I understand why white people want to pretend to be Indian, at least in Canada:
And of course, it’s all very “noble” and exotic, right?
Black people in the US in particular love to fantasize about having Indian blood, as any viewing of DNA results videos will tell you. “Buffalo soldier” blah blah, right?
Now in Canada we’ve been having an awesome scandal involving an “Indian” author who — you’ll never guess — can’t keep his status story straight:
A lengthy expose by the Aboriginal Peoples Television Network published Friday dug into Boyden’s genealogical background, finding no records to support the author’s various claims of having Metis, Mi’kmaq, Ojibway and Nipmuc ancestry.
In response, Boyden said in a statement on the weekend that he had “mostly Celtic heritage,” with traces of Ojibwe and Nipmuc, an Algonquian nation from Massachusetts.
He said that he has mistakenly said he was Metis, which is traditionally applied to descendants of French traders and trappers and indigenous women in the Canadian northwest, when what he meant was he was of “mixed blood.” (…)
Robert Jago, a blogger who uncovered much of the evidence cited by APTN, found a NUVO magazine interview on Monday in which Boyden incorrectly uses the term “two spirit” to refer to his love of living in both New Orleans and Ontario.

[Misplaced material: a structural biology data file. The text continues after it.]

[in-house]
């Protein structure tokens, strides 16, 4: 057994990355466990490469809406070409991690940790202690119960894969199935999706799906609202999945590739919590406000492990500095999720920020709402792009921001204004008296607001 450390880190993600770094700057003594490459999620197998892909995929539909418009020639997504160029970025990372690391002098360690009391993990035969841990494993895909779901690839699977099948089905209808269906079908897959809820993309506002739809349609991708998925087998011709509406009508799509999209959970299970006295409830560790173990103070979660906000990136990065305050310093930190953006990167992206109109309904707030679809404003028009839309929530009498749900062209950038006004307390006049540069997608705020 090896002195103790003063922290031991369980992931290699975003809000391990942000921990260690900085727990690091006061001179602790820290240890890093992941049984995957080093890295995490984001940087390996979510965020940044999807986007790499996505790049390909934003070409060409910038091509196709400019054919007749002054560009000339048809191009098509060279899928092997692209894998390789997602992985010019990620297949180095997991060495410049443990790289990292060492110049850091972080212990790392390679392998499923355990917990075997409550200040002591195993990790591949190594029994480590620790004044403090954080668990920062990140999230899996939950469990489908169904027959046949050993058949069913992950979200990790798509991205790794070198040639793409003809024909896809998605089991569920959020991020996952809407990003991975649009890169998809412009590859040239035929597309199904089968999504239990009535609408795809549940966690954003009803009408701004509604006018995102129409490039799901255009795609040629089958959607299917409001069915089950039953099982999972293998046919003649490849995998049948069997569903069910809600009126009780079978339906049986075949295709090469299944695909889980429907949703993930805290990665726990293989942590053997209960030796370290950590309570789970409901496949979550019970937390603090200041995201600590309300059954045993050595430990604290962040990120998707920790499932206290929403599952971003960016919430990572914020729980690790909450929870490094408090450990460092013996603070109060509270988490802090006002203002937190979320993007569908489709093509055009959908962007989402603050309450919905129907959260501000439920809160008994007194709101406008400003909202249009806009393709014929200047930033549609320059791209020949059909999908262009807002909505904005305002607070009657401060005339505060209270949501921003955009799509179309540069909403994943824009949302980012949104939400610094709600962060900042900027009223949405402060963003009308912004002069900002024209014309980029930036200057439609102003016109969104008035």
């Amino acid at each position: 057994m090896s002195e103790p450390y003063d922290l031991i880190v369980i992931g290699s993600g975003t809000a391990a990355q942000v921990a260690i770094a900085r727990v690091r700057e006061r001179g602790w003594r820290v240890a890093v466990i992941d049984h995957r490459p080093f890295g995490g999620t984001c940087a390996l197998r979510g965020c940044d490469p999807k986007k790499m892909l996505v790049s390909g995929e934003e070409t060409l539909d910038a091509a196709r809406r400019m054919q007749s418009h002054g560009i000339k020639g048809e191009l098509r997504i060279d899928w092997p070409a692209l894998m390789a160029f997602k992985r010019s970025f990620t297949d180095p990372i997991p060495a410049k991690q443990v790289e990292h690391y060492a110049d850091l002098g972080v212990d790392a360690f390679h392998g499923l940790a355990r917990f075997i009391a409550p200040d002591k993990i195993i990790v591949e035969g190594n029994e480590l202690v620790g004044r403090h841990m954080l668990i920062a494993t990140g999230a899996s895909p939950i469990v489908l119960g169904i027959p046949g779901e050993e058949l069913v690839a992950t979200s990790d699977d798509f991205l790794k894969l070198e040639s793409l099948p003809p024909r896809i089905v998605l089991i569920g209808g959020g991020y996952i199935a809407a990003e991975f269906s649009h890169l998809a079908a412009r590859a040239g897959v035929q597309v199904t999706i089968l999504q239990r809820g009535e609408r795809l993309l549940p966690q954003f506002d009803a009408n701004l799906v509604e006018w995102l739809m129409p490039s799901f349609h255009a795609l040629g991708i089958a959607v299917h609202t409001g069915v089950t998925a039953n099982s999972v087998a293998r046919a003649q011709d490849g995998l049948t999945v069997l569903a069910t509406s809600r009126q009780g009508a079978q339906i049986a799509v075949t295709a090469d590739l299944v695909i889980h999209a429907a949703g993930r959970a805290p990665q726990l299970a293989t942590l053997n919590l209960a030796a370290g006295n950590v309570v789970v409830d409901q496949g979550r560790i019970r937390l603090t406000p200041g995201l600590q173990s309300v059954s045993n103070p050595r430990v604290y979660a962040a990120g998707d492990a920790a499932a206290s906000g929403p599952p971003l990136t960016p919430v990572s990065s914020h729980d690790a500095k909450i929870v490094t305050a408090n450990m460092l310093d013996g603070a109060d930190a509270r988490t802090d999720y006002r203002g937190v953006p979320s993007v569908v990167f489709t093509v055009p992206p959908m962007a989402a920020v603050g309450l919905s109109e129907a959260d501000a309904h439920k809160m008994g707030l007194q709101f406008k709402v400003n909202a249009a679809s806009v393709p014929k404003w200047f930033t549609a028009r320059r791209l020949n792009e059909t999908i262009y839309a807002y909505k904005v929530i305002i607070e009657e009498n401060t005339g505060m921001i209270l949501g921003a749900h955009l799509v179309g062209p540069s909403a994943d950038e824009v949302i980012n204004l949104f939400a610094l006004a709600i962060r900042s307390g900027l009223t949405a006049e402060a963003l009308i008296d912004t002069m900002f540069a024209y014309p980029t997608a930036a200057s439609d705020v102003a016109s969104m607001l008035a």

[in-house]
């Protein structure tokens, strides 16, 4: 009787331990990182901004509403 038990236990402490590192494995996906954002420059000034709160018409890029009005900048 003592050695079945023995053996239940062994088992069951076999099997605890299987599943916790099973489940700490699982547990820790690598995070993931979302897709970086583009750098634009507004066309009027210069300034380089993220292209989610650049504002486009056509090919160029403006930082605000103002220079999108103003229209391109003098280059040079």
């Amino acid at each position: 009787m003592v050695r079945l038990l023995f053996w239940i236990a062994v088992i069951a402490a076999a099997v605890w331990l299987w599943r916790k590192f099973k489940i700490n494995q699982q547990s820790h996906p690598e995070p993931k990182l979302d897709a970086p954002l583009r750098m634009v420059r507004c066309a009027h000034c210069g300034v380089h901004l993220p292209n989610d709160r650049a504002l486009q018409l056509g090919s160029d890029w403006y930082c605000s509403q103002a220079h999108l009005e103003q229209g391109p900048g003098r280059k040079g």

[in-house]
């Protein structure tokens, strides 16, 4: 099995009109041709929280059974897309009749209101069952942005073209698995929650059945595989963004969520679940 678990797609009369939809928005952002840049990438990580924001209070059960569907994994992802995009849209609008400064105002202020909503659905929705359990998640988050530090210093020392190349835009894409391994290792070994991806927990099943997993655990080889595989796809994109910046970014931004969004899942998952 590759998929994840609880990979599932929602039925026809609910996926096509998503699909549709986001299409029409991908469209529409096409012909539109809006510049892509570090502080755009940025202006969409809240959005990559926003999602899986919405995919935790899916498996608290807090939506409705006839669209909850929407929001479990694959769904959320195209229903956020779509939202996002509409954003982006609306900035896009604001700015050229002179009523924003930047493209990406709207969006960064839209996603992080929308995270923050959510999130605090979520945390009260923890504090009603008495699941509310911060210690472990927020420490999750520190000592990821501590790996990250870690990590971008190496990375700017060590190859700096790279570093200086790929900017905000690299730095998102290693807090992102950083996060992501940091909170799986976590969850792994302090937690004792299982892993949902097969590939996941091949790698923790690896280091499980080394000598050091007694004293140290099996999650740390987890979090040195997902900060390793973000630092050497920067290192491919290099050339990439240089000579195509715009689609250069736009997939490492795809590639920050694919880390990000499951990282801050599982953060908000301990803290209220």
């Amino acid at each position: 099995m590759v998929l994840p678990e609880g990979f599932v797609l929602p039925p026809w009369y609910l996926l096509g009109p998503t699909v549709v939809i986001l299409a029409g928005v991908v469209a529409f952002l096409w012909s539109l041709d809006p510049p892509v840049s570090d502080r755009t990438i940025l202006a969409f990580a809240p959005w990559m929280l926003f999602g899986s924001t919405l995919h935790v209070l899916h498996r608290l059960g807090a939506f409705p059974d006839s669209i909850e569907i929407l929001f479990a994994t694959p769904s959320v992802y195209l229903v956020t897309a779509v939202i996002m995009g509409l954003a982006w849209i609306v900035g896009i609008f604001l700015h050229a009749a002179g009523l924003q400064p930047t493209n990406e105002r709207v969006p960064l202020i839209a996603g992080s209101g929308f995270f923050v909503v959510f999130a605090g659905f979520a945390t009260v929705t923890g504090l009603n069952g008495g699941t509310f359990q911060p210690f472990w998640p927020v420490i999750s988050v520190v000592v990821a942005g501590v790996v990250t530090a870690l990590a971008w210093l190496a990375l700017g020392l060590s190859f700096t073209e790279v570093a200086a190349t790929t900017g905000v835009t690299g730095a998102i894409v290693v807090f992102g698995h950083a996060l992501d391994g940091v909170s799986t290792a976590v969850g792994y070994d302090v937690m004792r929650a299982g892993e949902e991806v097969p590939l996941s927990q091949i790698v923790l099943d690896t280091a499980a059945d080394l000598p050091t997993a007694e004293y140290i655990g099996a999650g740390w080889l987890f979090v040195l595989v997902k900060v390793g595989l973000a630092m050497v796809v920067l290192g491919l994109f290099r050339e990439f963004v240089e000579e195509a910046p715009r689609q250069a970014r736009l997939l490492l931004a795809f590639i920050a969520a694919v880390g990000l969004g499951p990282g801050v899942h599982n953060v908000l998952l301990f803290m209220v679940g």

“There’s something called the ‘two-spirit person’ in a lot of First Nations cultures … meaning somebody who is never completely in one physical place,” Boyden said.
The term “two-spirit” is actually used to describe sexual identity; the two “spirits” are male and female.
Boyden critics were quick to draw parallels with Grey Owl, a British-born environmentalist prominent in the early 20th century who fraudulently claimed aboriginal heritage.
Twenty years ago, critics were also questioning the Indigenous identity of Ontario-born country singer Shania Twain, who used her Indian Status to move to Nashville without a visa.
“The native community is much more apt to see impostors than another community,” Dean Chavers, director of the U.S.-based native scholarship fund Catching the Dream, told the National Post by email.